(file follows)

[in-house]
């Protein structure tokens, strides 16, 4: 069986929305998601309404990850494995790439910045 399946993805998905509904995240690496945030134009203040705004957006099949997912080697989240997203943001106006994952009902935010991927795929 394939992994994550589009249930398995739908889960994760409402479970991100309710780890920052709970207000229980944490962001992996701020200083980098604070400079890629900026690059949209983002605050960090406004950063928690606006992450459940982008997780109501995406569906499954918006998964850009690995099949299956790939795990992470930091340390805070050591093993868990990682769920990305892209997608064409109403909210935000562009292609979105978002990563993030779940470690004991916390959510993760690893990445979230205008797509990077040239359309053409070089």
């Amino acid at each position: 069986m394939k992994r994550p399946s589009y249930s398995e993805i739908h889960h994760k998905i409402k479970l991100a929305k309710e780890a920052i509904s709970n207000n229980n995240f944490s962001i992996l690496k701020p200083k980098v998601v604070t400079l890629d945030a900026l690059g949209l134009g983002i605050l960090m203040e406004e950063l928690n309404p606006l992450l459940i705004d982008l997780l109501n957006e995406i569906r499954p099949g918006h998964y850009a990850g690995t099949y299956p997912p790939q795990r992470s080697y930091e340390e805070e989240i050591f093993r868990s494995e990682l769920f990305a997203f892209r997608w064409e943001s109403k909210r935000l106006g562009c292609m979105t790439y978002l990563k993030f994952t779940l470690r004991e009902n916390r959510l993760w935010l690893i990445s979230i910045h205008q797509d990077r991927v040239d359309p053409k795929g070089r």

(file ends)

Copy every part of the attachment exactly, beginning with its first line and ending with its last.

[in-house]
């Protein structure tokens, strides 16, 4: 069986929305998601309404990850494995790439910045 399946993805998905509904995240690496945030134009203040705004957006099949997912080697989240997203943001106006994952009902935010991927795929 394939992994994550589009249930398995739908889960994760409402479970991100309710780890920052709970207000229980944490962001992996701020200083980098604070400079890629900026690059949209983002605050960090406004950063928690606006992450459940982008997780109501995406569906499954918006998964850009690995099949299956790939795990992470930091340390805070050591093993868990990682769920990305892209997608064409109403909210935000562009292609979105978002990563993030779940470690004991916390959510993760690893990445979230205008797509990077040239359309053409070089």
């Amino acid at each position: 069986m394939k992994r994550p399946s589009y249930s398995e993805i739908h889960h994760k998905i409402k479970l991100a929305k309710e780890a920052i509904s709970n207000n229980n995240f944490s962001i992996l690496k701020p200083k980098v998601v604070t400079l890629d945030a900026l690059g949209l134009g983002i605050l960090m203040e406004e950063l928690n309404p606006l992450l459940i705004d982008l997780l109501n957006e995406i569906r499954p099949g918006h998964y850009a990850g690995t099949y299956p997912p790939q795990r992470s080697y930091e340390e805070e989240i050591f093993r868990s494995e990682l769920f990305a997203f892209r997608w064409e943001s109403k909210r935000l106006g562009c292609m979105t790439y978002l990563k993030f994952t779940l470690r004991e009902n916390r959510l993760w935010l690893i990445s979230i910045h205008q797509d990077r991927v040239d359309p053409k795929g070089r």